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What Voyager 1 Learned at Jupiter 40 Years Ago

It was 40 years ago today (March 5) that Voyager 1 flew past Jupiter, revealing a surprising planetary system that includes moons of ice and fire. And scientists are still looking at some of these moons for signs of habitability for microbes.

Voyager 1 and its twin spacecraft, Voyager 2, both left Earth in 1977 on the trail of an unusual planetary alignment that happens every 175 years, according to NASA. The gas giant planets Jupiter, Saturn, Uranus and Neptune lined up in such a way that a spacecraft could use the gravitational field of one planet to swing on to the next. Voyager 2 flew past all four planets, while Voyager 1 instead traveled high above the plane of the solar system after visiting Jupiter and Saturn.

Between them, the two spacecraft garnered basic knowledge about these large planets — measuring their atmospheres, their ring systems, their magnetic fields (including Jupiter's especially strong one) and how their inner cores may function. Jupiter had already been visited by the Pioneer spacecraft, but it still held surprises for Voyager 1 when it flew by in 1979.

Related: Voyager 1's Most Amazing Photos of Jupiter

Voyager 1 captured this image of Jupiter and its moon Ganymede (bottom left) when it was just over a month away from its closest approach to the planet in 1979. (Image credit: NASA's Goddard Space Flight Center)

Related: Voyager at 40: 40 Photos from NASA's Epic 'Grand Tour' Mission

"Jupiter's atmosphere was found to be more active than during the visits of Pioneer 10 and 11, sparking a rethinking of the earlier atmospheric models which could not explain the new features. The spacecraft imaged the moons Amalthea, Io, Europa, Ganymede and Callisto, showing details of their terrain for the first time," NASA officials said in a statement.

"Possibly the most stunning of Voyager 1's discoveries was that Io has extremely active volcanoes, powered by heat generated by the stretching and relaxing the moon endures every 42 hours as its elliptical orbit brings it closer to and then farther from Jupiter," NASA officials added. "The spacecraft also discovered a thin ring around the planet (then making it the second planet known to have a ring), and two new moons: Thebe and Metis."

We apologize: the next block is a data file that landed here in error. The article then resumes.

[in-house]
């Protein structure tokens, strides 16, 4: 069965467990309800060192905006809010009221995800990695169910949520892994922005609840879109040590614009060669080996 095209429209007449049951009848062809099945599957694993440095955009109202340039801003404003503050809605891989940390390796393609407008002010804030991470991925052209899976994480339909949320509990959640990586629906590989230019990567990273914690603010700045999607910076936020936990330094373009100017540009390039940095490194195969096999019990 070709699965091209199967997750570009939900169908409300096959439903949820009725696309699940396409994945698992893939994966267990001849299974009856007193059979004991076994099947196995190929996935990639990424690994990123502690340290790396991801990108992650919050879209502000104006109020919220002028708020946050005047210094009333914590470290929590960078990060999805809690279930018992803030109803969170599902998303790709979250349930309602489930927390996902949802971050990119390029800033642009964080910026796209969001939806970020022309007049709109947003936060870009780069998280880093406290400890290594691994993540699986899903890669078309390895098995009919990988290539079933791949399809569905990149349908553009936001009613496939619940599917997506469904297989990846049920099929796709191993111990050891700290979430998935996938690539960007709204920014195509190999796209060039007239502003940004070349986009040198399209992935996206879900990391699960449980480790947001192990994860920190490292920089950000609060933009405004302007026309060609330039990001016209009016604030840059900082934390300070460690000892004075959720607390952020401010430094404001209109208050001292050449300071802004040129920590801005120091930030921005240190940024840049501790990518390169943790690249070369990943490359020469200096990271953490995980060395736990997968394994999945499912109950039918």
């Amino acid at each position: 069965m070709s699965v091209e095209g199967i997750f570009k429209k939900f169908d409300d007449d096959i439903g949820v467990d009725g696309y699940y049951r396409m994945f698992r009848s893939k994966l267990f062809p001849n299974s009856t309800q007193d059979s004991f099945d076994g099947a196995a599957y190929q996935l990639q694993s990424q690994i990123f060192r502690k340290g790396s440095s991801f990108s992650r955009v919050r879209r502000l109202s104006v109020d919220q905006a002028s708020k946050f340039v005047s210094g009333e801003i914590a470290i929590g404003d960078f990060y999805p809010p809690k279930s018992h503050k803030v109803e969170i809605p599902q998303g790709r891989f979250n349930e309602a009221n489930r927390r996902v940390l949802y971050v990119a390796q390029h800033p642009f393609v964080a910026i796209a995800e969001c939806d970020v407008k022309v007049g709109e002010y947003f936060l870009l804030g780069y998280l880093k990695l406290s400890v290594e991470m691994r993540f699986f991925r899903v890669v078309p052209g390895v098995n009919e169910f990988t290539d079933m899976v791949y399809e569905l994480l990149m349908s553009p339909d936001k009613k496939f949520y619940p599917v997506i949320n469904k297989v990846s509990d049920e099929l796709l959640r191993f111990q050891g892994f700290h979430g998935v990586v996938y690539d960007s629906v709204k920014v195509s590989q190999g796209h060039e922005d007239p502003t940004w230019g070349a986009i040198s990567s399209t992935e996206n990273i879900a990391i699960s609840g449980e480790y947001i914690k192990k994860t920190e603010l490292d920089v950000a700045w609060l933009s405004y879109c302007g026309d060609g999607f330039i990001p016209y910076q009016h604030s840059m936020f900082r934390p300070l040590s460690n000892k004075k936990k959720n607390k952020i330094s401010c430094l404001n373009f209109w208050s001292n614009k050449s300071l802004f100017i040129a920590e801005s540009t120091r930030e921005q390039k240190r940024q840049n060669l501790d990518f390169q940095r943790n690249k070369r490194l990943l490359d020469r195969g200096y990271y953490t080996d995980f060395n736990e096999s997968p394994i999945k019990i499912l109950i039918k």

Io's volcanic plumes are now being imaged regularly by NASA's Juno spacecraft. And Voyager's discoveries at Europa, Ganymede and Callisto will soon result in a more close-up examination of these bodies. These moons have icy surfaces and probable global oceans underneath, according to joint observations from the Voyager spacecraft, Galileo mission (which orbited Jupiter between 1995 and 2002); and even the Hubble Space Telescope, which spotted periodic spurts of what appears to be water emanating from Europa. Thanks to the intense flexing these moons' interiors receive as they orbit Jupiter, it's possible that the oceans host all the ingredients necessary for life. But scientists need more spacecraft observations to confirm this.

NASA is hard at work on the Europa Clipper, which is expected to go into orbit around Europa in the 2030s to see if this icy moon is host to conditions that could support microbial life. The European Space Agency's JUpiter ICy moons Explorer (JUICE) mission will launch from Earth in 2022 to study all three icy moons, but most especially Ganymede. JUICE will study the moons' oceans, ice layers and general geology, as well as learn more about their exospheres (tenuous atmospheres) and magnetic fields.

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Elizabeth Howell
Elizabeth Howell is a contributing writer for who is one of the few Canadian journalists to report regularly on space exploration. She is pursuing a Ph.D. part-time in aerospace sciences (University of North Dakota) after completing an M.Sc. (space studies) at the same institution. She also holds a bachelor of journalism degree from Carleton University. Besides writing, Elizabeth teaches communications at the university and community college level. To see her latest projects, follow Elizabeth on Twitter at @HowellSpace.